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Ukraine on the eve of the parliamentary elections: public opinion of Ukrainians

April 14, 2012

The Razumkov Center conducted a public opinion poll in conjunction with the I. Kucheriv Democratic Initiatives Foundation from March 30 to April 4, 2012 in which 2,009 people 18 years and older were surveyed in all oblasts of Ukraine, in Kyiv and in the Autonomous Republic of Crimea (ARC) by selection representing the adult population of Ukraine based on the main socio-demographic indicators and criteria. The selective polling was stratified, conducted in multiple stages and was random with selection of respondents in the final stage based on quotas. The survey was conducted in 132 populated regions of the country (79 in provincial towns and 53 in rural settlements). The theoretical margin of error is no more than 2.3% with a probability coefficient of 0.95 without factoring in the design effect.


Polling was financed within the framework of the UNITER project.


-          77.6% of Ukrainians voiced their readiness to vote during the parliamentary elections (43.1% responded “Definitely” and 34.5% said “Most likely”)

-          The main factors that motivate citizens to come out and vote is the sense of civil duty (45%), fear that others will take advantage of their vote (34%) and party members and candidates that the people would give their vote to (22%).

-          The main reasons that people do not come out to vote is they do not feel any party or candidate is worth voting for (39%), their distrust in the fairness of the elections (22%), lack of interest in politics (19%) and conviction that members of the parliament Rada will not resolve any issues one way or the other (19%).

-          If the elections were held in the first half of April 2012, the following parties would win seats in the parliament: Party of Regions – 24.5%, Batkivshchyna – 16.8%, Front of Changes (Arseniy Yatsenyuk) – 11.9%, the UDAR party of Vitaliy Klitschko – 9.0%, the Communist Party of Ukraine – 5.6%, the Civilian Position party of Anatoliy Hrytsenko – 3.5% and the Svoboda party of Oleh Tyahnybok – 3.0%. 18% of the electorate in the eastern regions of Ukraine is undecided, while only 11% in the western regions are undecided. All percentages were calculated based on respondents to the survey that said they will go to the voting stations.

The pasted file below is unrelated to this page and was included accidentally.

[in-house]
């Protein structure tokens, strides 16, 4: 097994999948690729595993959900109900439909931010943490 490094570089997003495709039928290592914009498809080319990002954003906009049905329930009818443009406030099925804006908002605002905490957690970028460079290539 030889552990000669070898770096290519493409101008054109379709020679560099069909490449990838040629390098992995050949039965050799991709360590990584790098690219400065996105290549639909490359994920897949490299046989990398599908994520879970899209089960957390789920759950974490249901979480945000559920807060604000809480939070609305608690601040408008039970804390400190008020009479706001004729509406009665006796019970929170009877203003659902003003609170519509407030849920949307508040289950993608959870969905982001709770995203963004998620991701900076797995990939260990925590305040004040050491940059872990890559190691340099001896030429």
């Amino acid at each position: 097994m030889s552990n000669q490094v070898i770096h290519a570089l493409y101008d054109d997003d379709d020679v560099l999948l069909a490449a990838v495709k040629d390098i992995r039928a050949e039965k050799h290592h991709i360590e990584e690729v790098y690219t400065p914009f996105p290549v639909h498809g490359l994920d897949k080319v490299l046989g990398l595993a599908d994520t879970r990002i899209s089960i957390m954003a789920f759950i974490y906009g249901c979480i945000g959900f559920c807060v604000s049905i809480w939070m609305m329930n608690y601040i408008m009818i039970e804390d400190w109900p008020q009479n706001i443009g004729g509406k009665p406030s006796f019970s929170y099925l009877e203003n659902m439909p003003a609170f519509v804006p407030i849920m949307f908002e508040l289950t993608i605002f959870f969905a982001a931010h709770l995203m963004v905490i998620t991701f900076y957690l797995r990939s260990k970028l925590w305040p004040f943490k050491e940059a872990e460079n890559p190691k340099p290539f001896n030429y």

-          Among the electorate there is no common opinion about the optimal variant of a unified opposition: 45% of the surveyed is indifferent, 22% feels that all opposition forces (Batkivshchyna, Front of Changes, UDAR, Svoboda and others) run together in the elections, 8% support the unification of Batkivshchyna and Svoboda and 11% all opposition forces should run independently in order to hurdle the 5% barrier for seats in parliament and then unite.

-          There is a high level of doubt among the electorate that the upcoming elections will be free and fair: 37% of the electorate assumes that the results of the elections will be rigged, while 24% is certain of this. The results of such polls prior to the parliamentary elections in 2007 were very close to these figures – 35% and 20% accordingly. Only 6% of the people are convinced of the total fairness and transparency of the upcoming elections, while 24% believe there will be separate violations of electoral procedures that will not have an impact on the results.

-          Ukrainians give a fairly pessimistic assessment of the effect of the elections. Indeed, the overwhelming majority (43%) feels the elections will not change anything, 31% hopes that the elections will improve the economic situation in the country and 6% voiced their concern that the elections will worsen the situation. What is interesting is that the people had almost similar expectations prior to the elections in 2007 (42% responded “This won’t change a thing”, 28% said “The situation will improve” and 12% responded “The situation will worsen”.

-          Only 13% of the people are confident that their participation in voting will have an impact on the situation in Ukraine, 38% feel they will have some effect and 39% feel their votes will have absolutely no impact. The perception of the possibility of having a personal impact through voting is directly dependant on the readiness of the electorate to come out and vote: among the people that are ready to votes, 22% are confident that their vote will have he desired effect, 47% say their vote will have some measure of effect and 24% say their vote will have absolutely no effect. Among those that will “most likely” come out to vote, the figures are as follows: 10%, 49% and 31%, correspondingly. Only 1% of those that will not come out to vote are confident in the impact of their votes, 4.5% believe their votes will have some effect and 86.5% feel their votes will have absolutely no impact on the results.